Oro, Plata, Mata is a 1982 Filipino film directed by Peque Gallaga, from a screenplay written by José Javier Reyes. The film is considered to be Gallaga's most significant contribution to the Philippine cinema. Set in the Philippine province of Negros during World War II, it tells the story of how two haciendero families cope with the changes brought about by the war. In translation, the movie is also known either as "Gold, Silver, Bad Luck" or "Gold, Silver, Death."
The title refers to an old Filipino architectural superstition saying that design elements in a house (particularly staircases) should not end in a multiple of three, in keeping with a pattern of oro (gold), plata (silver), and mata (bad luck). The film is structured in three parts that depict this pattern played out in the lives of the main characters, from a life of luxury and comfort in the city ("oro/gold"), to a still-luxurious time of refuge in a provincial hacienda ("plata/silver"), and finally to a retreat deeper into the mountains, where they are victimized by bandit guerillas ("mata/bad luck").
In 2013, ABS-CBN Film Archives in partnership with Central Digital Lab digitally restored and remastered the film and was subsequently released in select theaters for a limited period of time. The digitally restored version was also released on DVD and iTunes.
Oro Plata Mata traces the changing fortunes of two aristocratic families in Negros during World War II. The Ojeda family is celebrating Maggie Ojedas (Andolong) debut. In the garden, Trining (Gil) receives her first kiss from Miguel Lorenzo (Torre), her childhood sweetheart. Don Claudio Ojeda (Ojeda) and his fellow landowners talk about the impending war. The celebration is cut short by news of the sinking of SS Corregidor by a mine. As the Japanese invasion force nears the city, the Ojedas accept the invitation extended by the Lorenzos, their old family friends, to stay with them in their provincial hacienda. Nena Ojeda (Lorena) and Inday Lorenzo (Asensio) try to deny the realities of war by preserving their pre-war lifestyle. Pining for her fiancé, Maggie goes through bouts of melancholy. Miguel and Trining turn from naughty children into impetuous adults.
Two more family friends, Jo Russell (Valdez)and Viring (Villanueva) join them. As the enemy advance, the families move to the Lorenzos forest lodge. A group of weary guerrillas arrive and Jo tends to their injuries. The guerrillas leave Hermes Mercurio (Lazaro) behind. Miguel endures more comments of the same kind when he fails to take action against a Japanese soldier who came upon the girls bathing in the river. It is Mercurio who kills the Japanese. Maggie comforts Miguel, who decides to learn how to shoot from Mercurio. Later, Viring's jewelry is stolen by Melchor (de la Cruz), the trusted foreman. He justifies his action as a reward for his services. He tries to break the other servants loyalty by telling them to join him, but they did not forcing Melchor to leave. Later, Melchor and his band of thieves return. They raid the food supplies, rape Inday and chop off Viring's fingers when she does not take off her ring. Trining unexpectedly goes with the bandits despite all the crimes they have committed against her family. These experiences committed Maggie and Miguel closer together. Miguel urges the survivors to resume their mahjong games to help them cope with their trauma. Miguel is determined to hunt the bandits down and bring Trining back. He catches them in an abandoned hospital, but his courage is replaced with bloodlust, driving him to a killing spree. An epilogue follows the violent climax. The Americans have liberated the Philippines from Japan. A party is held in the Ojeda home to announce Maggie and Miguels betrothal. The survivors attempt to reclaim their previous lifestyle, but the war has changed the world, just as it has forever changed each of them.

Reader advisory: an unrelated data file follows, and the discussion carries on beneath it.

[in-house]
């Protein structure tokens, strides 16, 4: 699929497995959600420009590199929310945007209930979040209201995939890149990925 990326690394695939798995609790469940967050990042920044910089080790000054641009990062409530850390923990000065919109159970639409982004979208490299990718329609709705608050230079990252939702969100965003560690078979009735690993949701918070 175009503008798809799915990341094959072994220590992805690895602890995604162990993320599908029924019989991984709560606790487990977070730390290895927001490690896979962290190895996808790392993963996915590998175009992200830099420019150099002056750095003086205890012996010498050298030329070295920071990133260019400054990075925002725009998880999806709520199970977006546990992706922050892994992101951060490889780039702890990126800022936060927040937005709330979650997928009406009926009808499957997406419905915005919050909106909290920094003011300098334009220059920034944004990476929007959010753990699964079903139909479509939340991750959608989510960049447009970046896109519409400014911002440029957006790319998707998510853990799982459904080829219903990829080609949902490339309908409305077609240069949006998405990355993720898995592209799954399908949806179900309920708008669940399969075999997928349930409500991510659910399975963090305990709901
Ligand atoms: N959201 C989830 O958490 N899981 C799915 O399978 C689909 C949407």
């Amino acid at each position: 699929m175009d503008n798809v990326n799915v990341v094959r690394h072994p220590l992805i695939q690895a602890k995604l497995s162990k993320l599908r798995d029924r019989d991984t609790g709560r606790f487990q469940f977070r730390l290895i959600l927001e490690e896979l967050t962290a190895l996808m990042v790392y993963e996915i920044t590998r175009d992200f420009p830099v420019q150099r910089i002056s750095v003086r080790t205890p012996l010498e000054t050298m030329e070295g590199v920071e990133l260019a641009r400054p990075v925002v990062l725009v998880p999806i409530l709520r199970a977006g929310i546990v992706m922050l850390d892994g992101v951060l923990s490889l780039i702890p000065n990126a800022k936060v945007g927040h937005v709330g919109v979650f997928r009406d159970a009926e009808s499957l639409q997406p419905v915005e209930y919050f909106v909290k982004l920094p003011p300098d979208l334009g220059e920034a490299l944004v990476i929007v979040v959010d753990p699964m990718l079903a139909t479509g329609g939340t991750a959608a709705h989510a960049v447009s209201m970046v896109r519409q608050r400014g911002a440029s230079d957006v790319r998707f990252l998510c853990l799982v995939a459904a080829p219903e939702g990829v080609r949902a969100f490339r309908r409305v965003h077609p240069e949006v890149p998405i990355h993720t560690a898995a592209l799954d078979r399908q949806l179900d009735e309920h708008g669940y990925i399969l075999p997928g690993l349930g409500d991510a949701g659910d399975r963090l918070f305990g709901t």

Awards and Accolades
The movie won the 1982 Gawad Urian awards for Best picture, direction, cinematography, production design, musical score, and sound. In the same year, it won the Luna Awards for Production Design and for Best Supporting Actress (Liza Lorena). It is marketed as being one of the top ten best films of the 1980s.